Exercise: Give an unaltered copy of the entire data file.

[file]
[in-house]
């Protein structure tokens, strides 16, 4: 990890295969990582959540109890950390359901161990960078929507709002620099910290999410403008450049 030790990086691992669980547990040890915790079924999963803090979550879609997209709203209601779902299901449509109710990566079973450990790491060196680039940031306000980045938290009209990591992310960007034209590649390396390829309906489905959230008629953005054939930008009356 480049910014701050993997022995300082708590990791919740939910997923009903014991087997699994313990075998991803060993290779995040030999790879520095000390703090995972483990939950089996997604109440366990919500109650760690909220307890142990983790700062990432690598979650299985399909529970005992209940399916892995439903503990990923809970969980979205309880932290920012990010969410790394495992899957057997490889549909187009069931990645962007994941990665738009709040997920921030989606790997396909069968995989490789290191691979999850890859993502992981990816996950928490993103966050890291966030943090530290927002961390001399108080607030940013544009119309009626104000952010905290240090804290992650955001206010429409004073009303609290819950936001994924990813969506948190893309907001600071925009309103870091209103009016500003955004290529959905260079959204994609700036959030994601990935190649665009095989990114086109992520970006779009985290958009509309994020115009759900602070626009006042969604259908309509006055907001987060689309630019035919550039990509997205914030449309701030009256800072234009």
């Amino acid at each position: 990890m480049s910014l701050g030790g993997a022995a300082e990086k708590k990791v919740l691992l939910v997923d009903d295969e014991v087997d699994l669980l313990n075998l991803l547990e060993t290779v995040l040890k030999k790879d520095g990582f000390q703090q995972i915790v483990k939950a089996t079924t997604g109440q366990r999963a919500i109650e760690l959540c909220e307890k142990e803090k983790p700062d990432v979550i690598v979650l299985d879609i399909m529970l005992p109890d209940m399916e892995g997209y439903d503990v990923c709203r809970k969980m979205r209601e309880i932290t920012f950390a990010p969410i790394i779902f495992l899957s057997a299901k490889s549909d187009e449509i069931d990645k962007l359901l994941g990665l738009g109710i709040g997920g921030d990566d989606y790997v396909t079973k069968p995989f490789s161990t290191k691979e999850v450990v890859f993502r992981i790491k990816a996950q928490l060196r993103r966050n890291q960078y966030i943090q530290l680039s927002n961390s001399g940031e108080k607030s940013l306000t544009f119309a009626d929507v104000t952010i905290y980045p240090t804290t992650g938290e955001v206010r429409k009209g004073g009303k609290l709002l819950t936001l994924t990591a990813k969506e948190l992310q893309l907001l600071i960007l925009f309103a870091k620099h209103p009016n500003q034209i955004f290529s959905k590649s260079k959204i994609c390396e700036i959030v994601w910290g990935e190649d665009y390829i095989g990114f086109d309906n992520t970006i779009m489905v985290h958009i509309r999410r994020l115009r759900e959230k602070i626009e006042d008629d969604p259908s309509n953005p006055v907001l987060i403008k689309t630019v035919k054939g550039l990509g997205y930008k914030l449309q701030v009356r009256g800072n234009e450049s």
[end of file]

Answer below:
[in-house]
């Protein structure tokens, strides 16, 4: 990890295969990582959540109890950390359901161990960078929507709002620099910290999410403008450049 030790990086691992669980547990040890915790079924999963803090979550879609997209709203209601779902299901449509109710990566079973450990790491060196680039940031306000980045938290009209990591992310960007034209590649390396390829309906489905959230008629953005054939930008009356 480049910014701050993997022995300082708590990791919740939910997923009903014991087997699994313990075998991803060993290779995040030999790879520095000390703090995972483990939950089996997604109440366990919500109650760690909220307890142990983790700062990432690598979650299985399909529970005992209940399916892995439903503990990923809970969980979205309880932290920012990010969410790394495992899957057997490889549909187009069931990645962007994941990665738009709040997920921030989606790997396909069968995989490789290191691979999850890859993502992981990816996950928490993103966050890291966030943090530290927002961390001399108080607030940013544009119309009626104000952010905290240090804290992650955001206010429409004073009303609290819950936001994924990813969506948190893309907001600071925009309103870091209103009016500003955004290529959905260079959204994609700036959030994601990935190649665009095989990114086109992520970006779009985290958009509309994020115009759900602070626009006042969604259908309509006055907001987060689309630019035919550039990509997205914030449309701030009256800072234009």
């Amino acid at each position: 990890m480049s910014l701050g030790g993997a022995a300082e990086k708590k990791v919740l691992l939910v997923d009903d295969e014991v087997d699994l669980l313990n075998l991803l547990e060993t290779v995040l040890k030999k790879d520095g990582f000390q703090q995972i915790v483990k939950a089996t079924t997604g109440q366990r999963a919500i109650e760690l959540c909220e307890k142990e803090k983790p700062d990432v979550i690598v979650l299985d879609i399909m529970l005992p109890d209940m399916e892995g997209y439903d503990v990923c709203r809970k969980m979205r209601e309880i932290t920012f950390a990010p969410i790394i779902f495992l899957s057997a299901k490889s549909d187009e449509i069931d990645k962007l359901l994941g990665l738009g109710i709040g997920g921030d990566d989606y790997v396909t079973k069968p995989f490789s161990t290191k691979e999850v450990v890859f993502r992981i790491k990816a996950q928490l060196r993103r966050n890291q960078y966030i943090q530290l680039s927002n961390s001399g940031e108080k607030s940013l306000t544009f119309a009626d929507v104000t952010i905290y980045p240090t804290t992650g938290e955001v206010r429409k009209g004073g009303k609290l709002l819950t936001l994924t990591a990813k969506e948190l992310q893309l907001l600071i960007l925009f309103a870091k620099h209103p009016n500003q034209i955004f290529s959905k590649s260079k959204i994609c390396e700036i959030v994601w910290g990935e190649d665009y390829i095989g990114f086109d309906n992520t970006i779009m489905v985290h958009i509309r999410r994020l115009r759900e959230k602070i626009e006042d008629d969604p259908s309509n953005p006055v907001l987060i403008k689309t630019v035919k054939g550039l990509g997205y930008k914030l449309q701030v009356r009256g800072n234009e450049s």